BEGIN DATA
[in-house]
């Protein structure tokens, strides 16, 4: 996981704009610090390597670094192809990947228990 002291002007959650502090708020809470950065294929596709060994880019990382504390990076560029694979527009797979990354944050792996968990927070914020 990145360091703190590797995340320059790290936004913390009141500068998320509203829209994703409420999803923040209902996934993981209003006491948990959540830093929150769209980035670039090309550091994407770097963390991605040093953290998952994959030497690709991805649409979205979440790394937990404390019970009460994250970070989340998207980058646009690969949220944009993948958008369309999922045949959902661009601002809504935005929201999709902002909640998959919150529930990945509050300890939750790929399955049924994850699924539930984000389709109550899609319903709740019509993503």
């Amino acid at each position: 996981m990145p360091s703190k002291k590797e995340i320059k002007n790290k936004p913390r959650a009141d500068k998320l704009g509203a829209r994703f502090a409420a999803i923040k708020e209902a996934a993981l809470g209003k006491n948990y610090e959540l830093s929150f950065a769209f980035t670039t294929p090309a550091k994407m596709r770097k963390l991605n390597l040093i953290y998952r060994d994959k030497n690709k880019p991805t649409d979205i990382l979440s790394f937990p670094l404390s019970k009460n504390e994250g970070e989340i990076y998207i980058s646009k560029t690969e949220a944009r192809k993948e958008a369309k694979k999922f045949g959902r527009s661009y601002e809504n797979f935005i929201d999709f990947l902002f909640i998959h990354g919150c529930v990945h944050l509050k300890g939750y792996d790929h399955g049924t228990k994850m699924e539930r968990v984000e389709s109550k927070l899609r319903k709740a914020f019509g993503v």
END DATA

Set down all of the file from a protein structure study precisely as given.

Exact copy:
[in-house]
């Protein structure tokens, strides 16, 4: 996981704009610090390597670094192809990947228990 002291002007959650502090708020809470950065294929596709060994880019990382504390990076560029694979527009797979990354944050792996968990927070914020 990145360091703190590797995340320059790290936004913390009141500068998320509203829209994703409420999803923040209902996934993981209003006491948990959540830093929150769209980035670039090309550091994407770097963390991605040093953290998952994959030497690709991805649409979205979440790394937990404390019970009460994250970070989340998207980058646009690969949220944009993948958008369309999922045949959902661009601002809504935005929201999709902002909640998959919150529930990945509050300890939750790929399955049924994850699924539930984000389709109550899609319903709740019509993503």
């Amino acid at each position: 996981m990145p360091s703190k002291k590797e995340i320059k002007n790290k936004p913390r959650a009141d500068k998320l704009g509203a829209r994703f502090a409420a999803i923040k708020e209902a996934a993981l809470g209003k006491n948990y610090e959540l830093s929150f950065a769209f980035t670039t294929p090309a550091k994407m596709r770097k963390l991605n390597l040093i953290y998952r060994d994959k030497n690709k880019p991805t649409d979205i990382l979440s790394f937990p670094l404390s019970k009460n504390e994250g970070e989340i990076y998207i980058s646009k560029t690969e949220a944009r192809k993948e958008a369309k694979k999922f045949g959902r527009s661009y601002e809504n797979f935005i929201d999709f990947l902002f909640i998959h990354g919150c529930v990945h944050l509050k300890g939750y792996d790929h399955g049924t228990k994850m699924e539930r968990v984000e389709s109550k927070l899609r319903k709740a914020f019509g993503v």